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Sleepy Hollow works best when it sticks with its heroes

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The good news is, the Jersey Devil is real. The bad news? He’s sort of a dick. Sure, he’s got the scorpion tale and the cool horns and all that, but when the guy starts talking, he’s a pompous, preening jackass—and, whatever the reason, it’s hard to be scared of someone that openly egotistical. Monsters need self-confidence, but they minute they start bragging, they turn into Saturday morning cartoon baddies; Megatron would be proud.


So, the Devil, nee Japhet Leeds, is another in an increasingly long line of not-all-that-scary Sleepy Hollow baddies. On the plus side, he still manages to be fairly entertaining; at the very least, he has more of a distinctive personality than any monster of the week we’ve had of late. He’s not sympathetic or even likeable, really, but he at least has a past and a reason for existing beyond, “Well, we need a creature this week, so let’s put some gray laytex on that skinny guy.” In best non-serious moments of the main plot, there’s a charm to the confrontations that borders on camp without ever entirely tipping over. The show’s mythology remains largely as something to give the characters something do when they aren’t being delightful, but if it’s not going to be gripping, it’s nice to have something that’s at least moderately self-aware of its own absurdity.

“Dark Mirror” is a largely goofy episode. The Jersey Devil is too much of a twit to be truly menacing (despite brutally murdering some nature parkour enthusiasts in the cold open; in general, the cold opens have become one of the most predictable, least interesting aspects of the show), and the subplot about Joe overstepping his bounds and buying Jenny a new trailer is basically something you’d expect to see in a family friendly sitcom, complete with important lessons about respecting the boundaries of the people you love. It’s not a bad subplot, exactly, but it does require Joe to behave like an idiot for no other reason than to fill the time.


All of which would be perfectly in keeping with the show’s general approach to its heroes and villains, were it not for a surprisingly effective look at Abbie’s PTSD. Last week, I expressed reservations about her obsession with a symbol she saw in the Catacombs, but this week faces the problem head on. Instead of keeping the obsession secret, showing Abbie’s corruption slowly increasing over time, the writers bring things to a head immediately.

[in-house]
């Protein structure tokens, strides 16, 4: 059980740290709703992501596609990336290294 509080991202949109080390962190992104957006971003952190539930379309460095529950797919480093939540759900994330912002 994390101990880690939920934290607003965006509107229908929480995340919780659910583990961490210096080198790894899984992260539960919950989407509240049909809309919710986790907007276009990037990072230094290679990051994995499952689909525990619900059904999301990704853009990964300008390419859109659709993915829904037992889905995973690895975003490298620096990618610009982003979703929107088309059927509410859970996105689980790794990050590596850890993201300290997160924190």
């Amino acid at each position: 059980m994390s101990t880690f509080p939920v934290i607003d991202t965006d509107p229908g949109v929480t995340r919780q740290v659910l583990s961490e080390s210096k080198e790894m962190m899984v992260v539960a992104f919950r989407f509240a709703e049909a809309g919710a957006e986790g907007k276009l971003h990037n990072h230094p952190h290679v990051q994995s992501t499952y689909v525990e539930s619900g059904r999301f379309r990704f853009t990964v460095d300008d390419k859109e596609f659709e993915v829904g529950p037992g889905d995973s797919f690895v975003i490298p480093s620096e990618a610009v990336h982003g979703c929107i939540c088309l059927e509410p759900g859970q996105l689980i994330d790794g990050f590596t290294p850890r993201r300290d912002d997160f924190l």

In their quest to track the Devil down, Abbie and Ichabod wind up in Japhet’s laboratory (he was a scientist from Crane’s time who was a rival of Benjamin Franklin’s and experimented on himself with animal traits), and find, among other items, a necklace with Abbie’s precious symbol attached. This leads to trouble later on, when Leeds shows up, poisons Ichabod with his scorpion tail, and Abbie is distracted by the symbol while in the middle of making an antidote that will save her friend’s life. After the crisis is resolved, Abbie admits what’s going on, and she and Ichabod have a couple of frank conversations about just what it means to survive after a traumatic experience.

Look, this isn’t a super serious, psychologically complex portrayal of a real life issue. Abbie was trapped in some kind of hell dimension for a year, and it quite understandably messed her up, but I’ll be hugely surprised if this lasts much longer. Nor should it! This isn’t the context for dealing with these kind of mental scars, and the simple fact that the writers are willing to engage it as much as they do here helps raise “Dark Mirror” above an adequate but otherwise forgettable entry.

Nicole Beharie gets a chance to show just how good she is, and Tom Mison provides excellent support. Their scenes dealing with Abbie’s issues carry more weight than anything else that happens in the hour, and even if the surface details of the trauma are absurd, the core truth remains convincing. Which is really the heart of great genre storytelling, after all. I wouldn’t go so far as to call “Dark Mirror” great, but pretty good? Intermittently inspired? The show is still bogged down by a tedious overplot, and this week wastes its one attempt at making the Hidden One interesting again (Japhet invented the filmstrip! Only the “filmstrip” immediately fades into a flashback that looks like it cost all of twenty bucks), but its core of heroes remains compelling and likeable in adversity.


Stray observations

  • Modern Things Of Which Ichabod Doth Not Approve Of This Week: The man is not keen on Eggs Benedict.
  • Joe puts a spoon on his nose. Ichabod: “That was Franklin’s party trick. Not always on his nose.”
  • The Hidden One and Pandora end up with the Sands Of Life by the end, so that’s probably not good. I’m trying to keep up here, I really am.
  • “I went in first last time.” -Abbie
  • Is this the first time we’ve heard Ichabod actually praise Ben Franklin without reservation?
  • Abbie kills the Jersey Devil by jamming his magical lightning rod in his chest. Lightning hits him and he explodes. I laughed.